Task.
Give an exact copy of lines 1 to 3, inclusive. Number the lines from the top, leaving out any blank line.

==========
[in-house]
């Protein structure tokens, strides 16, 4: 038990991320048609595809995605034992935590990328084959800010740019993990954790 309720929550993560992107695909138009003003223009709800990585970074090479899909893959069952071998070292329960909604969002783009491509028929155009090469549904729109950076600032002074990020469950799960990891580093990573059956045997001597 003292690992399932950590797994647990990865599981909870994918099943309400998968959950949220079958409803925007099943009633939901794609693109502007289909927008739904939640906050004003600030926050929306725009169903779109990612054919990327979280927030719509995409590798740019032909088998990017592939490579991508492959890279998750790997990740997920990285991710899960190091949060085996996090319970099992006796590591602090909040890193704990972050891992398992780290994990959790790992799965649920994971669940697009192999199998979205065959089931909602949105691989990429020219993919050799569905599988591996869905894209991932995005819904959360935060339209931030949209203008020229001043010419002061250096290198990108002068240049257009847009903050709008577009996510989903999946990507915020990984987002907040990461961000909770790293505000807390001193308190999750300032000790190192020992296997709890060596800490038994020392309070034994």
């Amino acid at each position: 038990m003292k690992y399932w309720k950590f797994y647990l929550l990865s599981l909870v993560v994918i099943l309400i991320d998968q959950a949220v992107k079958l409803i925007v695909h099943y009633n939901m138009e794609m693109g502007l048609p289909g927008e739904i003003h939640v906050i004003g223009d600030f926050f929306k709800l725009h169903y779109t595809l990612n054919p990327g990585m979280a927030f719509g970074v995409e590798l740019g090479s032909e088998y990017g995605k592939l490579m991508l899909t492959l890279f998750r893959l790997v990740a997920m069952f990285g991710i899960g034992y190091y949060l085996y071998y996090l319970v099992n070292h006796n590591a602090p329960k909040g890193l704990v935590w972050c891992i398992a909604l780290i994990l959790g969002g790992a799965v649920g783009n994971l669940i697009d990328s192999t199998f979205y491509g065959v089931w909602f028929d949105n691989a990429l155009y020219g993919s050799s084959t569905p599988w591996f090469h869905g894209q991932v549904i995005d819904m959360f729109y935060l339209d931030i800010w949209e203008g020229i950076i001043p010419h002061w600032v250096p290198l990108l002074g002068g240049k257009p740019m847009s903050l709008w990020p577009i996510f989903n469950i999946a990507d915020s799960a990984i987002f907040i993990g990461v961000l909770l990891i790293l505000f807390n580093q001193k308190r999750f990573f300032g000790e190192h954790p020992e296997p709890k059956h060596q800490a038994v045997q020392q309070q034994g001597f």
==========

[in-house]
């Protein structure tokens, strides 16, 4: 038990991320048609595809995605034992935590990328084959800010740019993990954790 309720929550993560992107695909138009003003223009709800990585970074090479899909893959069952071998070292329960909604969002783009491509028929155009090469549904729109950076600032002074990020469950799960990891580093990573059956045997001597 003292690992399932950590797994647990990865599981909870994918099943309400998968959950949220079958409803925007099943009633939901794609693109502007289909927008739904939640906050004003600030926050929306725009169903779109990612054919990327979280927030719509995409590798740019032909088998990017592939490579991508492959890279998750790997990740997920990285991710899960190091949060085996996090319970099992006796590591602090909040890193704990972050891992398992780290994990959790790992799965649920994971669940697009192999199998979205065959089931909602949105691989990429020219993919050799569905599988591996869905894209991932995005819904959360935060339209931030949209203008020229001043010419002061250096290198990108002068240049257009847009903050709008577009996510989903999946990507915020990984987002907040990461961000909770790293505000807390001193308190999750300032000790190192020992296997709890060596800490038994020392309070034994």
């Amino acid at each position: 038990m003292k690992y399932w309720k950590f797994y647990l929550l990865s599981l909870v993560v994918i099943l309400i991320d998968q959950a949220v992107k079958l409803i925007v695909h099943y009633n939901m138009e794609m693109g502007l048609p289909g927008e739904i003003h939640v906050i004003g223009d600030f926050f929306k709800l725009h169903y779109t595809l990612n054919p990327g990585m979280a927030f719509g970074v995409e590798l740019g090479s032909e088998y990017g995605k592939l490579m991508l899909t492959l890279f998750r893959l790997v990740a997920m069952f990285g991710i899960g034992y190091y949060l085996y071998y996090l319970v099992n070292h006796n590591a602090p329960k909040g890193l704990v935590w972050c891992i398992a909604l780290i994990l959790g969002g790992a799965v649920g783009n994971l669940i697009d990328s192999t199998f979205y491509g065959v089931w909602f028929d949105n691989a990429l155009y020219g993919s050799s084959t569905p599988w591996f090469h869905g894209q991932v549904i995005d819904m959360f729109y935060l339209d931030i800010w949209e203008g020229i950076i001043p010419h002061w600032v250096p290198l990108l002074g002068g240049k257009p740019m847009s903050l709008w990020p577009i996510f989903n469950i999946a990507d915020s799960a990984i987002f907040i993990g990461v961000l909770l990891i790293l505000f807390n580093q001193k308190r999750f990573f300032g000790e190192h954790p020992e296997p709890k059956h060596q800490a038994v045997q020392q309070q034994g001597f």